Penguin books
Pearson recently sold its stake in Penguin Random House. Reuters

Pearson has sold a 22% stake in Penguin Random House (PRH) to its joint venture partner Bertelsmann in a deal valuing the largest publisher in the world at £2.76bn ($3.55bn).

The deal, which was announced on Tuesday (11 July), will see Pearson pocket £776m, with £300m to be returned to shareholders via a share buy-back process, and will leave the company with a 25% stake in PRH.

The struggling FTSE 100-listed group, which reported its biggest ever loss in February, acquired its 47% stake in the publisher after completing a £2.4bn merger of Penguin with Random House five years ago.

Aside from the proceeds of the sale, Pearson added it will receive a further £51.3m in April, following a recapitalisation of PRH. That means the company will make a combined £800m from the sale, approximately the same amount it would have earned had it sold the publisher in 2012.

Group chief executive John Fallon acknowledged publishing companies faced an uphill battle and indicated the sale would allow Pearson to move towards a more digital-oriented approach.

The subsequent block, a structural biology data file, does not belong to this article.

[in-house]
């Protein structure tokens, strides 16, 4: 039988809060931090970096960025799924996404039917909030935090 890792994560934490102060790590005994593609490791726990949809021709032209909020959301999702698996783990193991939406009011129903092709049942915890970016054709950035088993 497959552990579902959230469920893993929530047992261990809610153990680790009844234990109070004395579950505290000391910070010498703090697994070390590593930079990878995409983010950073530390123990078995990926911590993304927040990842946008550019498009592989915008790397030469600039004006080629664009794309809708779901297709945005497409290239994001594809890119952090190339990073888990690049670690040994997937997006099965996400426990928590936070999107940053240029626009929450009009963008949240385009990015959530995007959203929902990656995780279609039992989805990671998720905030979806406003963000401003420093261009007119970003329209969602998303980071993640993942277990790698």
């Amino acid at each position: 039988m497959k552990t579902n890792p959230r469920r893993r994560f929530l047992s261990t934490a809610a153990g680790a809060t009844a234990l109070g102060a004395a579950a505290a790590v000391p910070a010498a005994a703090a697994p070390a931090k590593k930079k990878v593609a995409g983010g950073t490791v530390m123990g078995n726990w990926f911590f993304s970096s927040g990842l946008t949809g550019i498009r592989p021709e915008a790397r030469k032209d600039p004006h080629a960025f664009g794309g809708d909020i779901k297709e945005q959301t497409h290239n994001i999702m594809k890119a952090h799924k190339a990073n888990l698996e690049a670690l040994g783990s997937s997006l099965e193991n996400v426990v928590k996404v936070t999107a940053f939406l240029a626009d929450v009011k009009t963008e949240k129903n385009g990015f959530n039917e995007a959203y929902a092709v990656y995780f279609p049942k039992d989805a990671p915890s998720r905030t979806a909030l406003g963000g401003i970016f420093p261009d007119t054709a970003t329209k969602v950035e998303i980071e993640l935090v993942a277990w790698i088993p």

"The future of Pearson is as the world's digital learning company," he said.

"It is challenging, it is difficult. We need to make sure we can invest what we need to invest to make that digital transformation. I do think you need to see this particular move as a continuation of a strategy that goes right back to 2012.

"From the moment we combined Penguin with Random House and took a minority stake, from that point we made clear the strategic direction of the company."

Pearson will have to wait at least 18 months before it can consider selling more of its remaining stake in PRH and Bertelsmann will have first option on buying its partner's holding.

PRH, whose titles include Fifty Shades of Grey, Jamie Oliver cookbooks and The Girl on the Train, accounts for approximately 25% of books published worldwide along with the sale of 800 million paper, digital and audiobooks every year.

Fallon said Pearson's decision to sell its stake would benefit the book publisher.

"I do think that the Penguin Random House joint venture has proved to be good for the industry," he said.

"Having a strong, well-run commercially successful trade publisher that has done well in commercial publishing, literary fiction and non-fiction – and has proved to be able to expand internationally – is good for the industry. We are proud of the role we have played in that."